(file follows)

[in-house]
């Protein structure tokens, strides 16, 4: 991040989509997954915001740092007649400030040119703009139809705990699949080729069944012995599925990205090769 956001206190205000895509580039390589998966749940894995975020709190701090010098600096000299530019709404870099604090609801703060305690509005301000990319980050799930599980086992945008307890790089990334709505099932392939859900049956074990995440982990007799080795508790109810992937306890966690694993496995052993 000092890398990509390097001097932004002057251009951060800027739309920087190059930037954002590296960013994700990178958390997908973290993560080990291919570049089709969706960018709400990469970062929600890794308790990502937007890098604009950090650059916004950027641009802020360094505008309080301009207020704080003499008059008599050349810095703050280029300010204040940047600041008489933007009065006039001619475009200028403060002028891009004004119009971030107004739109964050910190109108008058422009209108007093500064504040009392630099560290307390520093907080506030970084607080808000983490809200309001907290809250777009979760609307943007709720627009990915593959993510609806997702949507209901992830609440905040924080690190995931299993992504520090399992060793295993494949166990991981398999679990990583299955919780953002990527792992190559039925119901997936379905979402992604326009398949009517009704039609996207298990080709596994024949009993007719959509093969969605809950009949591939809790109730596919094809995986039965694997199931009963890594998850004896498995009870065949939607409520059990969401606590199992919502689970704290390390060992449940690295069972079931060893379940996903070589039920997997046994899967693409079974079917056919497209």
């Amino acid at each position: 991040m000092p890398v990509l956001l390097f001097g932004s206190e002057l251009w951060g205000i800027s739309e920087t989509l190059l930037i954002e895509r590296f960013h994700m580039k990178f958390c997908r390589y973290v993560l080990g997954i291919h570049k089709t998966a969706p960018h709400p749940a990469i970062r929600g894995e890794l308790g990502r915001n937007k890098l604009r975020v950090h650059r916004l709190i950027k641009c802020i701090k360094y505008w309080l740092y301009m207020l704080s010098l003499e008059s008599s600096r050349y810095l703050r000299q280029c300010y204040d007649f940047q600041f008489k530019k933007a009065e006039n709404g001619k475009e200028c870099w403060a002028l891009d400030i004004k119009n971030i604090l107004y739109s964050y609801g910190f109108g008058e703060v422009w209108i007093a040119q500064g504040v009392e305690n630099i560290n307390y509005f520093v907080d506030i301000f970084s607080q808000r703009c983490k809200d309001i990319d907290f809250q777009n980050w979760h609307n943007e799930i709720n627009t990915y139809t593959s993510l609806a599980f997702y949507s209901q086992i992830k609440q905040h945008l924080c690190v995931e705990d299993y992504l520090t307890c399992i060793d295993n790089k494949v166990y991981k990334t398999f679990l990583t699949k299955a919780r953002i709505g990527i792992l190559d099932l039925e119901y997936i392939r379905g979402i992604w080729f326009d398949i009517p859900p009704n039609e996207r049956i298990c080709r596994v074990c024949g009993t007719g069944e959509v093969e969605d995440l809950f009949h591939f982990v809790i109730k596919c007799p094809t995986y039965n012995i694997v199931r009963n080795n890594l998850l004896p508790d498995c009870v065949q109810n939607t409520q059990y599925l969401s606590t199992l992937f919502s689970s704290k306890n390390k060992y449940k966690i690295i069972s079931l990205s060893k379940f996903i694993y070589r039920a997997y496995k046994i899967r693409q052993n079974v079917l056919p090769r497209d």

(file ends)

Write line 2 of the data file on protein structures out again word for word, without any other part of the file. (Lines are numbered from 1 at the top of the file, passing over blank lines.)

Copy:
């Protein structure tokens, strides 16, 4: 991040989509997954915001740092007649400030040119703009139809705990699949080729069944012995599925990205090769 956001206190205000895509580039390589998966749940894995975020709190701090010098600096000299530019709404870099604090609801703060305690509005301000990319980050799930599980086992945008307890790089990334709505099932392939859900049956074990995440982990007799080795508790109810992937306890966690694993496995052993 000092890398990509390097001097932004002057251009951060800027739309920087190059930037954002590296960013994700990178958390997908973290993560080990291919570049089709969706960018709400990469970062929600890794308790990502937007890098604009950090650059916004950027641009802020360094505008309080301009207020704080003499008059008599050349810095703050280029300010204040940047600041008489933007009065006039001619475009200028403060002028891009004004119009971030107004739109964050910190109108008058422009209108007093500064504040009392630099560290307390520093907080506030970084607080808000983490809200309001907290809250777009979760609307943007709720627009990915593959993510609806997702949507209901992830609440905040924080690190995931299993992504520090399992060793295993494949166990991981398999679990990583299955919780953002990527792992190559039925119901997936379905979402992604326009398949009517009704039609996207298990080709596994024949009993007719959509093969969605809950009949591939809790109730596919094809995986039965694997199931009963890594998850004896498995009870065949939607409520059990969401606590199992919502689970704290390390060992449940690295069972079931060893379940996903070589039920997997046994899967693409079974079917056919497209």